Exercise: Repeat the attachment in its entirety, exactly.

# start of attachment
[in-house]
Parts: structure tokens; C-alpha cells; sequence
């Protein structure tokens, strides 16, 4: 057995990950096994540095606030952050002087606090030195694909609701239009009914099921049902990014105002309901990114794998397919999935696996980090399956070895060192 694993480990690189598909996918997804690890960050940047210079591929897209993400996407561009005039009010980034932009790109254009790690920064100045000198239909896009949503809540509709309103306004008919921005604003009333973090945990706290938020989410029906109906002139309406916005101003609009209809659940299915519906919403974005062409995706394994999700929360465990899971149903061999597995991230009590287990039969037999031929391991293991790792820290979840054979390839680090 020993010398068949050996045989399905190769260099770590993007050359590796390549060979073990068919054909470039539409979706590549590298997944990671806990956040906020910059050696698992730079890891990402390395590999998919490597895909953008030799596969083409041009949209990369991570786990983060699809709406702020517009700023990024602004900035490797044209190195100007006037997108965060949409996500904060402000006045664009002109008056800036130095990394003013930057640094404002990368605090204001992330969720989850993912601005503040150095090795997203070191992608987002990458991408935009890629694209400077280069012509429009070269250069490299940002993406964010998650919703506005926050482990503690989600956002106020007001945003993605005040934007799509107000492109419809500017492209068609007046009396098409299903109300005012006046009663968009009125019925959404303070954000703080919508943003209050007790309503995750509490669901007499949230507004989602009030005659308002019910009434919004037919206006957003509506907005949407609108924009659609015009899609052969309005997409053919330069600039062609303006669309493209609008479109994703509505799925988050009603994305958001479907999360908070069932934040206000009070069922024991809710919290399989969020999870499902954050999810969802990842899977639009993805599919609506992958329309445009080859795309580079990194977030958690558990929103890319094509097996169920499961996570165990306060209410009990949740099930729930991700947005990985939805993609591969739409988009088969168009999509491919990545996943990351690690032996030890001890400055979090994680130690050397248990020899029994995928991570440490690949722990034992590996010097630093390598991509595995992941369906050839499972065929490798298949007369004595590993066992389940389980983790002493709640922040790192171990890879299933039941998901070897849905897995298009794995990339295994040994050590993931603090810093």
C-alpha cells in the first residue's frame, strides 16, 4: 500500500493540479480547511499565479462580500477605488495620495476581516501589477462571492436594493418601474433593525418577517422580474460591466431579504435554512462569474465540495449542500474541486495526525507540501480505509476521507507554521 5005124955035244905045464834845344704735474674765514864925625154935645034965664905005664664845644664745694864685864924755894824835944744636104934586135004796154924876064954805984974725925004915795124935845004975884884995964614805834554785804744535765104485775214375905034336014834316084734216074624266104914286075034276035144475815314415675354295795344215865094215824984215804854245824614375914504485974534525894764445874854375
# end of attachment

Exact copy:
[in-house]
Parts: structure tokens; C-alpha cells; sequence
């Protein structure tokens, strides 16, 4: 057995990950096994540095606030952050002087606090030195694909609701239009009914099921049902990014105002309901990114794998397919999935696996980090399956070895060192 694993480990690189598909996918997804690890960050940047210079591929897209993400996407561009005039009010980034932009790109254009790690920064100045000198239909896009949503809540509709309103306004008919921005604003009333973090945990706290938020989410029906109906002139309406916005101003609009209809659940299915519906919403974005062409995706394994999700929360465990899971149903061999597995991230009590287990039969037999031929391991293991790792820290979840054979390839680090 020993010398068949050996045989399905190769260099770590993007050359590796390549060979073990068919054909470039539409979706590549590298997944990671806990956040906020910059050696698992730079890891990402390395590999998919490597895909953008030799596969083409041009949209990369991570786990983060699809709406702020517009700023990024602004900035490797044209190195100007006037997108965060949409996500904060402000006045664009002109008056800036130095990394003013930057640094404002990368605090204001992330969720989850993912601005503040150095090795997203070191992608987002990458991408935009890629694209400077280069012509429009070269250069490299940002993406964010998650919703506005926050482990503690989600956002106020007001945003993605005040934007799509107000492109419809500017492209068609007046009396098409299903109300005012006046009663968009009125019925959404303070954000703080919508943003209050007790309503995750509490669901007499949230507004989602009030005659308002019910009434919004037919206006957003509506907005949407609108924009659609015009899609052969309005997409053919330069600039062609303006669309493209609008479109994703509505799925988050009603994305958001479907999360908070069932934040206000009070069922024991809710919290399989969020999870499902954050999810969802990842899977639009993805599919609506992958329309445009080859795309580079990194977030958690558990929103890319094509097996169920499961996570165990306060209410009990949740099930729930991700947005990985939805993609591969739409988009088969168009999509491919990545996943990351690690032996030890001890400055979090994680130690050397248990020899029994995928991570440490690949722990034992590996010097630093390598991509595995992941369906050839499972065929490798298949007369004595590993066992389940389980983790002493709640922040790192171990890879299933039941998901070897849905897995298009794995990339295994040994050590993931603090810093």
C-alpha cells in the first residue's frame, strides 16, 4: 500500500493540479480547511499565479462580500477605488495620495476581516501589477462571492436594493418601474433593525418577517422580474460591466431579504435554512462569474465540495449542500474541486495526525507540501480505509476521507507554521 5005124955035244905045464834845344704735474674765514864925625154935645034965664905005664664845644664745694864685864924755894824835944744636104934586135004796154924876064954805984974725925004915795124935845004975884884995964614805834554785804744535765104485775214375905034336014834316084734216074624266104914286075034276035144475815314415675354295795344215865094215824984215804854245824614375914504485974534525894764445874854375